We were told Pisa was a little place overrun with pickpockets and nothing to see or do but stop by the Tower. I would have to disagree. The streets were perfect Italy–exactly what you would picture in a postcard. I wanted to stop at every alley and take a picture of just one more perfectly enchanting little street.

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We didn’t really know how to get to the Tower and there weren’t very many signs pointing the way so we just kept wandering in whatever general direction other people seemed to be going. At one point we were sort of lost when I turned around to the Tower peeking up over the buildings and leaning right in our direction. That moment will live in my heart forever.

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I have to admit, I didn’t really want to see the Tower. I thought it was too touristy and I wanted to spend the whole day in Florence. But I’m so glad we decided to go because Pisa and the Tower were so much more beautiful and inspiring than I ever imagined. I used to think if I had seen a picture of something, then I was good, I had seen it. The Tower of Pisa changed my mind about that.

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After taking pictures at the Tower, we started making our way back to the train station. It started to pour and we huddled under an umbrella and wound through the streets. Walking the streets of Italy snuggled up under an umbrella with Darren is just about as close to perfect as I can imagine.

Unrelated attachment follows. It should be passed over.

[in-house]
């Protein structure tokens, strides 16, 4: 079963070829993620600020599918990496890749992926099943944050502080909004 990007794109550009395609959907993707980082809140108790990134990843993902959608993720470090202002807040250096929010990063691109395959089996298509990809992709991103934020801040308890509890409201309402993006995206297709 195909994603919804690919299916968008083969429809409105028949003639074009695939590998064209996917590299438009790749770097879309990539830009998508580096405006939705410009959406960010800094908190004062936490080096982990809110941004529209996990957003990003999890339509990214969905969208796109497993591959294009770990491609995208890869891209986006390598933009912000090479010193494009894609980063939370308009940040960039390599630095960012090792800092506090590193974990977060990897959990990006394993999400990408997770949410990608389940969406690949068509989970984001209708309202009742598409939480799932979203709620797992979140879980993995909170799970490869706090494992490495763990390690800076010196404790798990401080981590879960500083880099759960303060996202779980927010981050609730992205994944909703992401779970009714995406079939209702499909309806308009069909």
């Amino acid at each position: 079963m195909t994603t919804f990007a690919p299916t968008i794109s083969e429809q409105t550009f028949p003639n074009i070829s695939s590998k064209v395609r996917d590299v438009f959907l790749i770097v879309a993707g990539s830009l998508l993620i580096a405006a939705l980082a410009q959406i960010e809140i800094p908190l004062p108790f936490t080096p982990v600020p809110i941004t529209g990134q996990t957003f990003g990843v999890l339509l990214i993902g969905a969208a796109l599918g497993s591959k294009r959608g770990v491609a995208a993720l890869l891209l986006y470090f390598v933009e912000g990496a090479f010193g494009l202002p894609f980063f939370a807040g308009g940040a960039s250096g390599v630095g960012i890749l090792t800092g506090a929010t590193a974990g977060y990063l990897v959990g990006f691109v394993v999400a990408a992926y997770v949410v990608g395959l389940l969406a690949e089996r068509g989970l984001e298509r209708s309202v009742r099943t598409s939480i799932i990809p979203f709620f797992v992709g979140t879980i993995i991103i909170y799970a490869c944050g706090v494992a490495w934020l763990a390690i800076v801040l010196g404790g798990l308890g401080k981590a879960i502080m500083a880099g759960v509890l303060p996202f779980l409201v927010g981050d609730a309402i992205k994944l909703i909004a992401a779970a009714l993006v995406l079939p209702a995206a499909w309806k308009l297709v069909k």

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I swore I wasn’t going to bring any touristy little nick-knacks back with me but I have to admit, a little Leaning Tower of Pisa did make it onto my desk. It was just too cute to leave behind!

We wanted to try real Italian pizza so we grabbed a couple of slices to eat on the way to Florence. We sat on the curb at the station and ate up while we waited for the train. We had lots of pizza in Italy but the stuff we tried that first day in Pisa was the very best–soft and airy–almost pastry like. I sit around and dream about it now :]

The train ride to Florence was another hour and a half but equally beautiful. We wanted to see the Duomo and actually saw the top of it sticking up over the building as we pulled into the station. Well, that should be easy to find, right? Wrong. We walked out of the station and managed to get lost immediately. Unfortunately we had spent more time in Pisa than we intended and we only had a couple of hours left for Florence before we could catch the last train out. Getting lost was eating up our time and we were both a little frustrated.

We did learn something though, when all else fails, find a street buried in touristy nick-knacks and follow the crowd…this leads you to a landmark every time :] We went down a street full of shops and could see the Duomo poking up over the buildings in no time.

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I had absolutely no idea how beautiful the Duomo would be. I know I keep saying that about everything, but you really can’t imagine what it looks like until you’re standing right there. It was incredible. I must have taken 100 pictures of it and none of them capture what it really looks like.